Defending our views, even when we’re wrong.

The culture around the almost immediate disbelief when a rape allegation is brought forward, when someone claims to have been sexually assaulted or when someone is accused of vastly inappropriate relations all show how, as humans, we immediately seek to defend our narrative on the world, rather than accept that we might be wrong. Cries of “they wouldn’t do that, they’re so lovely” or “if they did it, they were encouraged in some way” are perfect examples of this bizarre phenomenon.

Now, you’ll be going right about now “What about those who cry wolf?”. Yes, false accusations happen. Yes, they are awful. Yes, they need to be dealt with severely. But the statistic for false allegations surrounding sexual assault are between 2 and 8%. Yet every single time someone becomes accused of rape, sexual assault, sexual abuse, inappropriate behaviour or anything of the like, all too often the cries of “the accuser must be lying” is heard most often, and loudest. Why is it so difficult for us to assume that people might not be the shining beacons of hope we might have expected them to be? Just because someone was nice to you doesn’t mean they aren’t an absolute slimeball to someone else.

John Green wrote in his book “Paper Towns” a quote that I may have used before in when writing, but that doesn’t make it any less true. He wrote: “what a treacherous thing to believe a person is more than a person”. Human beings are complex, they are difficult, they are flawed. We can constantly do things we never thought ourselves capable of, both in positive terms and in negative terms. We should never put so much hope or belief in a single solitary person that we defend them to the ends of the earth whilst disregarding the facts.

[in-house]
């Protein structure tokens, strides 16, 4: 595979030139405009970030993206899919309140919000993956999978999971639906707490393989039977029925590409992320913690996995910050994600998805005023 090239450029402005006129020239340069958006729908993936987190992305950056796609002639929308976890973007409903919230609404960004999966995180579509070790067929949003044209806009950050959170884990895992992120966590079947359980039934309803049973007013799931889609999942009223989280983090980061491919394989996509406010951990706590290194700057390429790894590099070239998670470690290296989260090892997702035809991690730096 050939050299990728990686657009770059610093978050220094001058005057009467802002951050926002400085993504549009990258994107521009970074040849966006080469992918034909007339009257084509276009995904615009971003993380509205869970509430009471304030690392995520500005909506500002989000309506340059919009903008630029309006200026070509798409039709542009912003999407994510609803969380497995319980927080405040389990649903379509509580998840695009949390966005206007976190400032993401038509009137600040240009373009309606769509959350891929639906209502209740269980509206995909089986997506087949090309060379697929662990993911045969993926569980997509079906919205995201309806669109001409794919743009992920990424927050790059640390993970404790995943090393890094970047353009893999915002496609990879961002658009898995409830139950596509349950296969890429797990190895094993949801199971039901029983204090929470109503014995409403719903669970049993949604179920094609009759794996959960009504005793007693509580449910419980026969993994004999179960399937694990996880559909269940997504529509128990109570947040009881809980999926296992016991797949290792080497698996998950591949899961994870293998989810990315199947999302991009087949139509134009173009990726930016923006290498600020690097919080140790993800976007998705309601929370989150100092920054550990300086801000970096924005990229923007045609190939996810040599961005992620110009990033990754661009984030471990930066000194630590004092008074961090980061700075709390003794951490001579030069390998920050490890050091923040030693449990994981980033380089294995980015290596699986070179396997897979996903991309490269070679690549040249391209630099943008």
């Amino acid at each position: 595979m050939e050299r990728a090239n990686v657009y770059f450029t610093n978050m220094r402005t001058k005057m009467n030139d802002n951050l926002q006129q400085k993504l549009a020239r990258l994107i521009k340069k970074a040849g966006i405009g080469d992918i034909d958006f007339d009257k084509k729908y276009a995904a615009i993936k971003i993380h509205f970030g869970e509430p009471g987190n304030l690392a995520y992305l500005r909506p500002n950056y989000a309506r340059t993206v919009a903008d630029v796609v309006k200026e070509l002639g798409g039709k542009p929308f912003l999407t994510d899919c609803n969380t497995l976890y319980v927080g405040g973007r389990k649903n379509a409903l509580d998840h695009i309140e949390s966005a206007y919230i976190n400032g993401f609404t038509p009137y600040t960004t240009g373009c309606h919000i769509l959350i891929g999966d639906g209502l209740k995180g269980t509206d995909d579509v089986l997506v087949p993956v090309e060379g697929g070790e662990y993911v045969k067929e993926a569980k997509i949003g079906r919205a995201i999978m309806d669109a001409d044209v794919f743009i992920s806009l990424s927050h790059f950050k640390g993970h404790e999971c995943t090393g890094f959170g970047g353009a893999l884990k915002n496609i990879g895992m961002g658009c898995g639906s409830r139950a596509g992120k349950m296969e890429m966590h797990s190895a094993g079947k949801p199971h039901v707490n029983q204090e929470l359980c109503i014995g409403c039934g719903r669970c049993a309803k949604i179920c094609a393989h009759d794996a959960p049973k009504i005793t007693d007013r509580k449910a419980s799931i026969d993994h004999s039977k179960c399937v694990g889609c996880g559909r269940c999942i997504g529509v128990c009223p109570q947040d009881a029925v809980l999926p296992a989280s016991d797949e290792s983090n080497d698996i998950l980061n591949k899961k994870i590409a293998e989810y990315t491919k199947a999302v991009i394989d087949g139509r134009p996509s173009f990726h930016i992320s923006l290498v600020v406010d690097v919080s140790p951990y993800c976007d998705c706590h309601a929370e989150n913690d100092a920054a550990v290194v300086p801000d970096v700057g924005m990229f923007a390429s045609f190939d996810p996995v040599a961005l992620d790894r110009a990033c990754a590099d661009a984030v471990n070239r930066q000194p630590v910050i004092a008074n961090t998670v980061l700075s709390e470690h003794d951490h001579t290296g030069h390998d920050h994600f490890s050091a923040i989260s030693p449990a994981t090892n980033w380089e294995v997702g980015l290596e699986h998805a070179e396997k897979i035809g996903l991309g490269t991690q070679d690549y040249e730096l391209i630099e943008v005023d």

Something I don’t believe I’ve ever written about on this blog, but don’t quote me on that, is an example I had of just that. Nearly four years ago now, a man who was quite close to our family was arrested and charged with several hundred counts of vile child pornography on his computer. Some of it classed as the worst category, whatever that means, I hate to think. A man I’d known, I’d trusted, I’d spent time with, had eaten dinner at our home. A man who had done something utterly horrendous and we had no clue. I could have defended him. I could have easily said that there must be some explanation for it. He wasn’t *like* that. But in that moment, I had the realisation of how humanity is ugly at times and how people are not always what they appear to be. If I defended him, not only was I wrong but I did injustice to every single child that was depicted in those images.

There are two sides to every story, absolutely. But just because you know someone doesn’t make their side the right side. Just because you know someone doesn’t make them saint like. Just because you know someone doesn’t mean they aren’t capable of doing horrendous things.